Exploring Black & Indigenous Hidden Histories

25 Feb 2024 in


In this blog post from 2020, former Assistant Archivist Jules Thomson shared thoughts that eventually culminated in the creation of the Black and Indigenous Research Guide. That guide was created by Dr. Richard Boles in 2021 and allows users to locate material at the Congregational Library & Archives about Black and Indigenous Congregationalists that can often be difficult to find. We invite you to explore the newly-updated guide on our website. It is a living document, updated when new material is published in New England's Hidden Histories.


Hidden Histories. Untold Stories. Behind the Veil.

These are the titles of some archives-based history projects with which my colleagues or I have been involved. A simple internet search will produce hundreds of similarly arcane-sounding names. Hopefully the first one rings a bell - as in New England’s Hidden Histories (NEHH), the CLA’s flagship project focused on digitizing and publishing colonial-era church records sourced from across New England.

But what about these names? Why this emphasis on uncovering, unveiling, and bringing to light? By now, the litany of historical exclusion is largely familiar, even to non-historians: the experiences of women, people of color, the enslaved, Indigenous, the working poor, and LGBTQ people, among others, are generally understood to have been minimized or ignored in historical writings before the latter half of the twentieth century.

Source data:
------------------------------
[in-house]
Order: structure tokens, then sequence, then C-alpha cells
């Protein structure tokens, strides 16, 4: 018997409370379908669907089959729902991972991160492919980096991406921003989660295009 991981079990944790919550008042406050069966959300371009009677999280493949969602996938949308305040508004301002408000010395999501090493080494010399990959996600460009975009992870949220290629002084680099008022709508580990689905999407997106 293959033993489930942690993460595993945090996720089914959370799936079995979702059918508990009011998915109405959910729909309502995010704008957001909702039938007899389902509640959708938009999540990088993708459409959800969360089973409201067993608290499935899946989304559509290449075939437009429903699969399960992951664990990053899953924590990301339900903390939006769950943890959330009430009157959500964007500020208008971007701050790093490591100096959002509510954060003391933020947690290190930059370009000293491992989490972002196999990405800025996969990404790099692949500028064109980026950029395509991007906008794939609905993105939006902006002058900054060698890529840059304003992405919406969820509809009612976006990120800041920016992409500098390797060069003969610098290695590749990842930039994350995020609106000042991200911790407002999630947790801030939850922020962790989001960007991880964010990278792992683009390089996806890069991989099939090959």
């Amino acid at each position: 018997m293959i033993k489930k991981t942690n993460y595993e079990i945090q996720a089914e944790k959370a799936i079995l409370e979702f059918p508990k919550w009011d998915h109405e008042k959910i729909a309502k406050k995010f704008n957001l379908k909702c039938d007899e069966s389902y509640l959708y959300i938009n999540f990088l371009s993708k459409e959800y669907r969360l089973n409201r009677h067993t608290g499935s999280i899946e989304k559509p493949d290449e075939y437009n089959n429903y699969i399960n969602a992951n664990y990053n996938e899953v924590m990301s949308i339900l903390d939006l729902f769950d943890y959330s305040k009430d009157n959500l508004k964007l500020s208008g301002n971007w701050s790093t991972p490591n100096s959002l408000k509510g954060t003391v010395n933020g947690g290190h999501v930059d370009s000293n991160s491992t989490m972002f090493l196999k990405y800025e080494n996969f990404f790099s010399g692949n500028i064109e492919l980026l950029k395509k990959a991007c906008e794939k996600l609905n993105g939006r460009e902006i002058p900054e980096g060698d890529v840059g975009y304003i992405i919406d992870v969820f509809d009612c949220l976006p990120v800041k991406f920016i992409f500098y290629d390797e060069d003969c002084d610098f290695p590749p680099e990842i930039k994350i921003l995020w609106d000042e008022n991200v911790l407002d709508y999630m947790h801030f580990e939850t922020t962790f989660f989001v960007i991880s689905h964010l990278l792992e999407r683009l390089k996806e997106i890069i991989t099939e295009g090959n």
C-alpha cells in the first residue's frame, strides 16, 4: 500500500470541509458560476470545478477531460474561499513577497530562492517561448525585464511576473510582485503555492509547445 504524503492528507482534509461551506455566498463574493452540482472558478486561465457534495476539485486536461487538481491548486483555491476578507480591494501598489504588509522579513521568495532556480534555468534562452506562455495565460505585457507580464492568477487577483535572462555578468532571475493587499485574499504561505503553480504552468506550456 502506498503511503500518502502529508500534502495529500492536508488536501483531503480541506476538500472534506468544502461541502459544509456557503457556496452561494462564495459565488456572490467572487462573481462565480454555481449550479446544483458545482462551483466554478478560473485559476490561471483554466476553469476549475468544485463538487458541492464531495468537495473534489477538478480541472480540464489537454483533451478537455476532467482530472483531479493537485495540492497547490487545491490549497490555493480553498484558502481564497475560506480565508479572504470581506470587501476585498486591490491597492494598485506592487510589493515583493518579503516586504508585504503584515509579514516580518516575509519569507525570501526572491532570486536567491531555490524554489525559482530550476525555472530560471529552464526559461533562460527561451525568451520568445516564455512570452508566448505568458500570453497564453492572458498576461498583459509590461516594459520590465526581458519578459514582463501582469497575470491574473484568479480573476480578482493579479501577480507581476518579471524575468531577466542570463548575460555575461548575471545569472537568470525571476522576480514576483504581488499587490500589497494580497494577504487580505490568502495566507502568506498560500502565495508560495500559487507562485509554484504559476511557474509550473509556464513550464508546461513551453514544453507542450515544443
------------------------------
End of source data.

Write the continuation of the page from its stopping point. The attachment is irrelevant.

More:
In archives, libraries, and museums, the remediation of historical oversights can take many forms. On the archivists’ end, it can entail improved cataloguing, descriptions, and subject-tagging to highlight hitherto buried materials. It can also be accomplished via the production of new source narratives, such as those recorded during oral history project interviews, and more generally by a broadening of the pool of statistical data available to researchers, allowing for the extrapolation of demographic trends that would otherwise remain invisible. The internet has facilitated this by allowing for the confederation of collections which are physically held in separate geographic locations.